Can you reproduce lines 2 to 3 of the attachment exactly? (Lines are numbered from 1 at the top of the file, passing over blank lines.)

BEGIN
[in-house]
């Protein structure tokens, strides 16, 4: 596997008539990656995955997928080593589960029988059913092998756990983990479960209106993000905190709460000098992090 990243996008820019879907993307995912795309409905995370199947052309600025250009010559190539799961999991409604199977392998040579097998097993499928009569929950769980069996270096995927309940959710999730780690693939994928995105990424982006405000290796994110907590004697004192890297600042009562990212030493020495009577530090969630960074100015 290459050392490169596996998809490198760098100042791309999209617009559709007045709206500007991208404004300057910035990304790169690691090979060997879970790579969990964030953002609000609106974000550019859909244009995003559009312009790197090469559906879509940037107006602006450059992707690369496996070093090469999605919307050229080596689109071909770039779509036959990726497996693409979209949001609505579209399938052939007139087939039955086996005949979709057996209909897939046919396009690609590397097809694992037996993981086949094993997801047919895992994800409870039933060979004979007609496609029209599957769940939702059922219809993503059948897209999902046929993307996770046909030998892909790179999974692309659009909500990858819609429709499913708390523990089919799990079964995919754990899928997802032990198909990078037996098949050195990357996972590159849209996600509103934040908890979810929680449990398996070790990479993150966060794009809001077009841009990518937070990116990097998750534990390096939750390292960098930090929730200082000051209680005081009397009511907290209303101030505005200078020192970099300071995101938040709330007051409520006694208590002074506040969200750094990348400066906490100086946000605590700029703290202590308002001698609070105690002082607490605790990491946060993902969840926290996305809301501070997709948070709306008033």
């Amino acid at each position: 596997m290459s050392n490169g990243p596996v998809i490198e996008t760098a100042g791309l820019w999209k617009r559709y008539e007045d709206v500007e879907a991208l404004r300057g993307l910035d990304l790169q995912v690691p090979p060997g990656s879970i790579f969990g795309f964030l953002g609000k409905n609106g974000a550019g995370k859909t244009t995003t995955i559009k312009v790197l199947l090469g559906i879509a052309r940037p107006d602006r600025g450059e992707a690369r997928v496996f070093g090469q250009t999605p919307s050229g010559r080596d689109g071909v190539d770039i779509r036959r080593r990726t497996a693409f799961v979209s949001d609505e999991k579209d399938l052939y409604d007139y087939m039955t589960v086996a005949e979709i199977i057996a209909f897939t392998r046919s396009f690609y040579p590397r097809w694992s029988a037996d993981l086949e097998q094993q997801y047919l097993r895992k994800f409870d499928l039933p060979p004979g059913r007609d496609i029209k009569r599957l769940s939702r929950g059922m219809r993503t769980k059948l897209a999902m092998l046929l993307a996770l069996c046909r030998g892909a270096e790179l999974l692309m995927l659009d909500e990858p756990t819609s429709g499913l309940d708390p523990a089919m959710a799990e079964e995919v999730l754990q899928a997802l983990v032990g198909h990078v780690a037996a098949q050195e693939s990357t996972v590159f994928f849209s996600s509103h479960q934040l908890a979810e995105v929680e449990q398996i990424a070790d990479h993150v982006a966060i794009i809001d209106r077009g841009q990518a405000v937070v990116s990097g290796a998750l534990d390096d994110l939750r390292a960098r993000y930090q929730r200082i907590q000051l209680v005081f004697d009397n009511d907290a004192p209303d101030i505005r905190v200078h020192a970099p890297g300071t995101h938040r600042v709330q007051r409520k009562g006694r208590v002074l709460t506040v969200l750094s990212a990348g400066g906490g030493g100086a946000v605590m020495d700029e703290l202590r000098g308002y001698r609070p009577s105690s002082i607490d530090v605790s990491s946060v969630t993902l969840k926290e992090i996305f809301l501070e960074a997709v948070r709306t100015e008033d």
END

């Protein structure tokens, strides 16, 4: 596997008539990656995955997928080593589960029988059913092998756990983990479960209106993000905190709460000098992090 990243996008820019879907993307995912795309409905995370199947052309600025250009010559190539799961999991409604199977392998040579097998097993499928009569929950769980069996270096995927309940959710999730780690693939994928995105990424982006405000290796994110907590004697004192890297600042009562990212030493020495009577530090969630960074100015 290459050392490169596996998809490198760098100042791309999209617009559709007045709206500007991208404004300057910035990304790169690691090979060997879970790579969990964030953002609000609106974000550019859909244009995003559009312009790197090469559906879509940037107006602006450059992707690369496996070093090469999605919307050229080596689109071909770039779509036959990726497996693409979209949001609505579209399938052939007139087939039955086996005949979709057996209909897939046919396009690609590397097809694992037996993981086949094993997801047919895992994800409870039933060979004979007609496609029209599957769940939702059922219809993503059948897209999902046929993307996770046909030998892909790179999974692309659009909500990858819609429709499913708390523990089919799990079964995919754990899928997802032990198909990078037996098949050195990357996972590159849209996600509103934040908890979810929680449990398996070790990479993150966060794009809001077009841009990518937070990116990097998750534990390096939750390292960098930090929730200082000051209680005081009397009511907290209303101030505005200078020192970099300071995101938040709330007051409520006694208590002074506040969200750094990348400066906490100086946000605590700029703290202590308002001698609070105690002082607490605790990491946060993902969840926290996305809301501070997709948070709306008033």
């Amino acid at each position: 596997m290459s050392n490169g990243p596996v998809i490198e996008t760098a100042g791309l820019w999209k617009r559709y008539e007045d709206v500007e879907a991208l404004r300057g993307l910035d990304l790169q995912v690691p090979p060997g990656s879970i790579f969990g795309f964030l953002g609000k409905n609106g974000a550019g995370k859909t244009t995003t995955i559009k312009v790197l199947l090469g559906i879509a052309r940037p107006d602006r600025g450059e992707a690369r997928v496996f070093g090469q250009t999605p919307s050229g010559r080596d689109g071909v190539d770039i779509r036959r080593r990726t497996a693409f799961v979209s949001d609505e999991k579209d399938l052939y409604d007139y087939m039955t589960v086996a005949e979709i199977i057996a209909f897939t392998r046919s396009f690609y040579p590397r097809w694992s029988a037996d993981l086949e097998q094993q997801y047919l097993r895992k994800f409870d499928l039933p060979p004979g059913r007609d496609i029209k009569r599957l769940s939702r929950g059922m219809r993503t769980k059948l897209a999902m092998l046929l993307a996770l069996c046909r030998g892909a270096e790179l999974l692309m995927l659009d909500e990858p756990t819609s429709g499913l309940d708390p523990a089919m959710a799990e079964e995919v999730l754990q899928a997802l983990v032990g198909h990078v780690a037996a098949q050195e693939s990357t996972v590159f994928f849209s996600s509103h479960q934040l908890a979810e995105v929680e449990q398996i990424a070790d990479h993150v982006a966060i794009i809001d209106r077009g841009q990518a405000v937070v990116s990097g290796a998750l534990d390096d994110l939750r390292a960098r993000y930090q929730r200082i907590q000051l209680v005081f004697d009397n009511d907290a004192p209303d101030i505005r905190v200078h020192a970099p890297g300071t995101h938040r600042v709330q007051r409520k009562g006694r208590v002074l709460t506040v969200l750094s990212a990348g400066g906490g030493g100086a946000v605590m020495d700029e703290l202590r000098g308002y001698r609070p009577s105690s002082i607490d530090v605790s990491s946060v969630t993902l969840k926290e992090i996305f809301l501070e960074a997709v948070r709306t100015e008033d």